It’s all very well for Conte to simply draw the team out in a different formation in the dressing room, but the real versatility of the system is that in changing our shape, we’re changing the personnel, and at this time of year, that is of course essential. Regardless of how well Pedro is playing, there is simply no room for him anywhere in the 3-5-2, but in the 3-4-3, he and Willian are the essentially the only options we have for those two wide forward positions aside from Eden Hazard – who we’ll get onto in a minute.
In their free roles last night, I thought both Pedro and Willian were outstanding. Put Willian purely on the wing in a more rigid shape and he struggles. He lacks confidence, he’s not sure what to do with the ball or where to move himself, but give him complete freedom to play in between a weak and slow midfield and defensive line, and he’ll cause havoc. Pedro likewise. The fact that they are such similar players who incessantly pick up positions where the other has just been, makes defending against them a nightmare, and man-marking them impossible.
As for Hazard, playing our star man up front yesterday and knowing Huddersfield’s defenders weren’t the quickest meant we looked to play through them a lot more rather than around them looking for crosses. The fact that we were caught offside ten times in the match not only proves exactly that, but it also proves that we didn’t quite get it right. Compared to our season average of 3.25 offsides per game, this stat was noticeable. The reason this came about was down to the fact that we played without a proper striker.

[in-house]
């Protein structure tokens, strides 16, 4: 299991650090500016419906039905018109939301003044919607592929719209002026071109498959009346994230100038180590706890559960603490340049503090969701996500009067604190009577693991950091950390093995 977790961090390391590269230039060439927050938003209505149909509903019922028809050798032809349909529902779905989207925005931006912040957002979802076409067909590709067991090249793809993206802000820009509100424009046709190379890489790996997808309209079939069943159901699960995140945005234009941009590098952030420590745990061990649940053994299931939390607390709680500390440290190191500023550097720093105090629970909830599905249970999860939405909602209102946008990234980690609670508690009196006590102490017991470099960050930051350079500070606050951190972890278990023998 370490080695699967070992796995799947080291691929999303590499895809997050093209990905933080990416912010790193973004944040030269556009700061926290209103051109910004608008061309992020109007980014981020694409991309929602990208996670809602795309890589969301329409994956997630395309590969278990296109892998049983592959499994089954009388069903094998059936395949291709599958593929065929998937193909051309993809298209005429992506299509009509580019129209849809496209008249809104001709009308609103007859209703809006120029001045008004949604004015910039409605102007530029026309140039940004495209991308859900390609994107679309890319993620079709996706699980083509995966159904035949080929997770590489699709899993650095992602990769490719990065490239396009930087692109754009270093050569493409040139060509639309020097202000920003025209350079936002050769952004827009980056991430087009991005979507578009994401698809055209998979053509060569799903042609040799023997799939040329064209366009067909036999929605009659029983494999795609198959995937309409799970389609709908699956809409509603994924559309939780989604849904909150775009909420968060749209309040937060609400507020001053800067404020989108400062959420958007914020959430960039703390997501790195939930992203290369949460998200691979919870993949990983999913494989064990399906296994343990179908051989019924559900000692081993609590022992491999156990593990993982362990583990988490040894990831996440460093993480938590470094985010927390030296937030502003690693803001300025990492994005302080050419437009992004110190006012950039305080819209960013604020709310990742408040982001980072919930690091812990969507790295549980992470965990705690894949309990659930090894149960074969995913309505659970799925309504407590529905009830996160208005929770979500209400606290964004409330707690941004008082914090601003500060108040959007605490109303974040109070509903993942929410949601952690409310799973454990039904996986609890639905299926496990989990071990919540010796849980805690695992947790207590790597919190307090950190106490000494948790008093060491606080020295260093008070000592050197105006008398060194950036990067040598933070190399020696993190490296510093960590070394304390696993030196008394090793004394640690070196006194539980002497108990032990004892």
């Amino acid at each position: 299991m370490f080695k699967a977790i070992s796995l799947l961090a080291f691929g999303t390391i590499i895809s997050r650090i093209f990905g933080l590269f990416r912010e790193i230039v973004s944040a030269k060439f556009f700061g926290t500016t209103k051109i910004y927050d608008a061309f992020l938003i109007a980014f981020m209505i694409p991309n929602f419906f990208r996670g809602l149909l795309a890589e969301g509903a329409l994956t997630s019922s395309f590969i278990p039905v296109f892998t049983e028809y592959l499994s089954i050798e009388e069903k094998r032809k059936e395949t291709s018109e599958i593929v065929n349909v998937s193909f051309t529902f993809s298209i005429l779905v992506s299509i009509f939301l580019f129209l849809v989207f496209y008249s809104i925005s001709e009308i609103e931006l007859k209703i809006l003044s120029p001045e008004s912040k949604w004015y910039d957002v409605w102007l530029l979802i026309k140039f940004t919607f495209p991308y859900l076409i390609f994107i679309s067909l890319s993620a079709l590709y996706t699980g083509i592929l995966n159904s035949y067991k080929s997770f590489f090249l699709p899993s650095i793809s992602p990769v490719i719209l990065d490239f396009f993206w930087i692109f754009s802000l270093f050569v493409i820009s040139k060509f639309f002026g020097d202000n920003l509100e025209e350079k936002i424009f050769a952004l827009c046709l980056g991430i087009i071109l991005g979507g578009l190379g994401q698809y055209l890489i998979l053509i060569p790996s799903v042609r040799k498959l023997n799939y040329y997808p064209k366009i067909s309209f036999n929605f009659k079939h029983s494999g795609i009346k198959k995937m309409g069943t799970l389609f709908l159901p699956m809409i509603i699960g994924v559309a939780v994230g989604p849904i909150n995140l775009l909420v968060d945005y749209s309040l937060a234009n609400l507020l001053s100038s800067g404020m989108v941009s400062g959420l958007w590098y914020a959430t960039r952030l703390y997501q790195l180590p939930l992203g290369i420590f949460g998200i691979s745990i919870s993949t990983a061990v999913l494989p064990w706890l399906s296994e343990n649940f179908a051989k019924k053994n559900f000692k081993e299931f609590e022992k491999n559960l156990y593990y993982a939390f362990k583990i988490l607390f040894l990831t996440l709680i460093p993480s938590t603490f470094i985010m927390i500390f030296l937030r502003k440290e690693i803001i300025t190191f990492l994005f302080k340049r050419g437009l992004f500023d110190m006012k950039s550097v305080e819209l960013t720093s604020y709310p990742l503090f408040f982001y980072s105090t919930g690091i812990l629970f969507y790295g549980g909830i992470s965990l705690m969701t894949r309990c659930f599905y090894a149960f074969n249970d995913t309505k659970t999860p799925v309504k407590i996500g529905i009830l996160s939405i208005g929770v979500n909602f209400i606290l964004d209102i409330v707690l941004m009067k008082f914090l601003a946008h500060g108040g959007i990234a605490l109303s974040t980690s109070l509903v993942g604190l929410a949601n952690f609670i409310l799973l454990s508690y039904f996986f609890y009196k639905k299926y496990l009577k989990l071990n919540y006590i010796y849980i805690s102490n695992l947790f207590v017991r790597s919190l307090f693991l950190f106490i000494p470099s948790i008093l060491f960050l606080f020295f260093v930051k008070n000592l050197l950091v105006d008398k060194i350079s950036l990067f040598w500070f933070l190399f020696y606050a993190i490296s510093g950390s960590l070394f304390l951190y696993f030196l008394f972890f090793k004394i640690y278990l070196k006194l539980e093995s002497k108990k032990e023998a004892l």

Going into the game, the three forwards know that in this system any one of them was allowed to make those runs in behind. Whilst that tactic was intended to confuse and frustrate our oppositions, it actually ended up doing exactly that to us. Yes, the hosts stepped up well, but especially Pedro wasn’t giving himself enough time to judge his runs, because his decision to make them was coming too late. He was caught offside four times.
The obvious answer would be to play Michy Batshuayi and have a focused striker to play into, but that would be all too easy for the opposition defence. Having Michy in the side last night would have almost black-mailed us into playing it wide, getting crosses in, or trying to walk it when we attacked centrally. In not picking the striker, Conte is sending a clear message of how he wants to attack with pace from deep, regardless of whether we are consistently successful in doing it or not.
The false 9️⃣ formation seems to be suiting Chelsea OK 😎
Key players rested
Returning to the main focus of this week’s article, which is the fact that the quality of this performance will now give Conte belief in his squad which will allow us to rotate without losing too much quality in the coming busy weeks. In being 3-0 up after just 50 minutes yesterday, that quality was already allowing us to do exactly and crucially Hazard, Kanté, and Christensen all made way for worthy replacements.
The first two replacements explain themselves as they are probably our two most important players, however the third in Christensen says an awful lot about how Conte sees our young Dane at the moment. The fact that he was rested ahead of the other two centre-backs hints heavily at the fact that he will be in the team consistently over the rest of this season, and probably decade.
Up next is Southampton at home on Saturday where it’s anyone’s guess whether we will return to a 3-5-2 or not. If we’re struggling to predict that, then hopefully Mauricio Pellegrino is too, such is the beauty of being able to play two different systems so well at this time of year.